You are here: Home / UCL MBE group / Research Topic / InAs/GaAs QD Laser

InAs/GaAs QD Laser

Recently, Si-based photonic devices have attracted attention due to their ultra-fast optical data processing. However, Si has been seen as an inefficient light-emitting material because of its indirect band gap structure. Basing on the promised electronic and optical properties as well as the direct band gap structure of the III-V compounds, our recent research projects are focusing on the III-V quantum dot lasers monolithically grown on Si substrates.

There are several of the challenges associated with the direct epitaxial growth of III-V materials on Si substrate by molecular beam epitaxy (MBE), such as the antiphase boundaries (APBs) due to the polar/non-polar nature and the threading dislocation (TDs) due to the lattice mismatch between the III-V/Si. We use off-axis-cut substrate to solve the APBs and dislocation filter layers (DFLs) to reduce the TDs density. [1] According to our latest research, InAlAs/GaAs strained-layer superlattices (SLSs) serving as the DFLs offer a remarkable effect on preventing the propagations of TD into active region. [2] For the active region, we utilise III-V quantum dots (QDs) which offer the unique characteristics, in particular the high tolerance of temperature change, low threshold current density Jth, and insensitivity of the effect of detects comparing with the conventional quantum wells in building Si-based light-emitting devices.[3] Owing to the desired InAlAs/GaAs DFLs and high quality of QDs, the advanced achievements of the III-V quantum dot lasers based on the Si substrates have been obtained by our team.

Figure 1. (a) The schematic diagram of InAs/GaAs QD laser on Si (b) The L-I characteristics of QD laser with variable temperatures. The inset plot is the lasing spectrum of laser at 111 °C.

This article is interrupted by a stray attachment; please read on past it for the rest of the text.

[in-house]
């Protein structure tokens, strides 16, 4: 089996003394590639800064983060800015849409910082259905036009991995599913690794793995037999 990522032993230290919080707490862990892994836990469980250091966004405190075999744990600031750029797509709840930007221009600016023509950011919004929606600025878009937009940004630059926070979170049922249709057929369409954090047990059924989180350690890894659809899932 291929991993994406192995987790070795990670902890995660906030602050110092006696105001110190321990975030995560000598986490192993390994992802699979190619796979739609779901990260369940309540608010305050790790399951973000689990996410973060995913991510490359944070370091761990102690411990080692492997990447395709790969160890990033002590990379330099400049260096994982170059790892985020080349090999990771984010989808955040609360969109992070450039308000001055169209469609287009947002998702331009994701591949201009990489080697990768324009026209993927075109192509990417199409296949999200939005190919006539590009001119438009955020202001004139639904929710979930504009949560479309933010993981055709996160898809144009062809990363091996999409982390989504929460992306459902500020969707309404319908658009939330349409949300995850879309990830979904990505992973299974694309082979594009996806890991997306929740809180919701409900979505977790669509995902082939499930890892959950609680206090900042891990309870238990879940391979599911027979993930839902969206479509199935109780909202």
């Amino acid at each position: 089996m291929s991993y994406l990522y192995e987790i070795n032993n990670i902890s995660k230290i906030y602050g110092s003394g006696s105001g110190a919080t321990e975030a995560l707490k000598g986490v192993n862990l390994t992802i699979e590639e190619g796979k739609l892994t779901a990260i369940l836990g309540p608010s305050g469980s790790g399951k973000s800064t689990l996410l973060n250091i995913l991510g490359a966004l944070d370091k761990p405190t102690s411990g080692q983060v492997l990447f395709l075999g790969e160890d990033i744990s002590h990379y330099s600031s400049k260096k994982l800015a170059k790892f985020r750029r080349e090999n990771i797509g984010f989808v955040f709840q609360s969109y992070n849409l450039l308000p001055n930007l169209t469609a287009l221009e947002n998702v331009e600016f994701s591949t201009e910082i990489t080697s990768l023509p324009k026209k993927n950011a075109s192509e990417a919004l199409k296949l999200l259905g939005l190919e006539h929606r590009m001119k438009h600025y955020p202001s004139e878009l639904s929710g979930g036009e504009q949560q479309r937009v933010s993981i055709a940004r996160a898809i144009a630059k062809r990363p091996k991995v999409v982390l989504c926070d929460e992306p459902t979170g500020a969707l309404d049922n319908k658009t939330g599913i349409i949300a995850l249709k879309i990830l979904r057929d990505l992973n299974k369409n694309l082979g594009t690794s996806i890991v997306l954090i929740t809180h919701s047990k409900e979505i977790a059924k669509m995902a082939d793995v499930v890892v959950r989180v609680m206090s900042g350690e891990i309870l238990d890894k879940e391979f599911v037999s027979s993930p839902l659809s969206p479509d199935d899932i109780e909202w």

Figure 1a shows the structure of fabrication of our recent achievement of 1.3 mm InAs/GaAs QD Si-based laser, which can lase over a very wide range of temperatures with low injection current density and over 100 mW output power is achieved. [4] Figure 1b presents the plottings of L-I characteristics of QD laser with different temperatures. The maximum lasing temperature is 111°C, the detail lasing spectrum at that temperature has shown in insert plot of 1b where it lases at peak of ~1.29 mm. To the best of our knowledge this is the highest lasing temperature for InAs/GaAs QDs lasers directly grown on Si substrates right now. [4] Thus, our researches open up a new way to integrate Si-based laser with conventional III-V’s functionalities.

[1] Chen, R., Tran, T.-T., Ng, K.W., Ko, W.S., Chang, L.C., Sedgwick, F. G., and Chang-Hasnain, C.: ‘Nanolasers grown on silicon’, Nat. Photonics, 170–175 (2011)

[2] Tang, M., Chen, S., Wu, J., Jiang, Q., Dorogan, V.G., Benamara, M., Mazur, Y.I., Salamo, G.J., Seeds, A. and Liu, H., “1.3-μm InAs/GaAs quantum-dot lasers monolithically grown on Si substrates using InAlAs/GaAs dislocation filter layers,” Opt. Express, 22, 11528–11535 (2014).

[3] Liu, H., Li, H., Wu, J. and Wang, Z. M., “III–V Quantum-Dot Materials and Devices Monolithically Grown on Si Substrates,” in Silicon-based Nanomaterials, eds. Springer New York, 357–380 (2013).

[4] Chen, S.M., Tang, M.C., Wu, J., Jiang, Q., Dorogan, V.G., Benamara, M., Mazur, Y.I., Salamo, G.J., Seeds, A.J., and Liu, H., “1.3 μm InAs/GaAs quantum-dot laser monolithically grown on Si substrates operating over 100°C,” Electronics letters, vol. 50, No. 20, pp.1467-1468 (2014).